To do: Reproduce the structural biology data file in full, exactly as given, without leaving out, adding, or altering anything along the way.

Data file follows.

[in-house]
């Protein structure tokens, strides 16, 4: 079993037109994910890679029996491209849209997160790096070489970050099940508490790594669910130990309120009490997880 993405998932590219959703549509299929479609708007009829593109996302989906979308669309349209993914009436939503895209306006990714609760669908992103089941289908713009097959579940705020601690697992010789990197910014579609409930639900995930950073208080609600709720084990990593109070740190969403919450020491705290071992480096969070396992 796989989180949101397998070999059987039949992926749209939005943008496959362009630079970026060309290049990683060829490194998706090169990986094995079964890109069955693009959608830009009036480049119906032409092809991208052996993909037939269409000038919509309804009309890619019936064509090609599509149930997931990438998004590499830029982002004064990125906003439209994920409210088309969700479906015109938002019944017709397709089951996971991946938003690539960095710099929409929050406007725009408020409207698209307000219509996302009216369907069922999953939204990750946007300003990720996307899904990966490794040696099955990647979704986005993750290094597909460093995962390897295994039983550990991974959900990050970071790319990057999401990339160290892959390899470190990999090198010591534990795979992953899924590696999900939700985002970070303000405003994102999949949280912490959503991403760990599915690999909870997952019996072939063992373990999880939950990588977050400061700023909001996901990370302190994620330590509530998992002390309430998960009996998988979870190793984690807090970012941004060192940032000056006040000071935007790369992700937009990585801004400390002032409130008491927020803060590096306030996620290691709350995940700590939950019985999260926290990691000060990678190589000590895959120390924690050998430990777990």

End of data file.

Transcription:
[in-house]
């Protein structure tokens, strides 16, 4: 079993037109994910890679029996491209849209997160790096070489970050099940508490790594669910130990309120009490997880 993405998932590219959703549509299929479609708007009829593109996302989906979308669309349209993914009436939503895209306006990714609760669908992103089941289908713009097959579940705020601690697992010789990197910014579609409930639900995930950073208080609600709720084990990593109070740190969403919450020491705290071992480096969070396992 796989989180949101397998070999059987039949992926749209939005943008496959362009630079970026060309290049990683060829490194998706090169990986094995079964890109069955693009959608830009009036480049119906032409092809991208052996993909037939269409000038919509309804009309890619019936064509090609599509149930997931990438998004590499830029982002004064990125906003439209994920409210088309969700479906015109938002019944017709397709089951996971991946938003690539960095710099929409929050406007725009408020409207698209307000219509996302009216369907069922999953939204990750946007300003990720996307899904990966490794040696099955990647979704986005993750290094597909460093995962390897295994039983550990991974959900990050970071790319990057999401990339160290892959390899470190990999090198010591534990795979992953899924590696999900939700985002970070303000405003994102999949949280912490959503991403760990599915690999909870997952019996072939063992373990999880939950990588977050400061700023909001996901990370302190994620330590509530998992002390309430998960009996998988979870190793984690807090970012941004060192940032000056006040000071935007790369992700937009990585801004400390002032409130008491927020803060590096306030996620290691709350995940700590939950019985999260926290990691000060990678190589000590895959120390924690050998430990777990």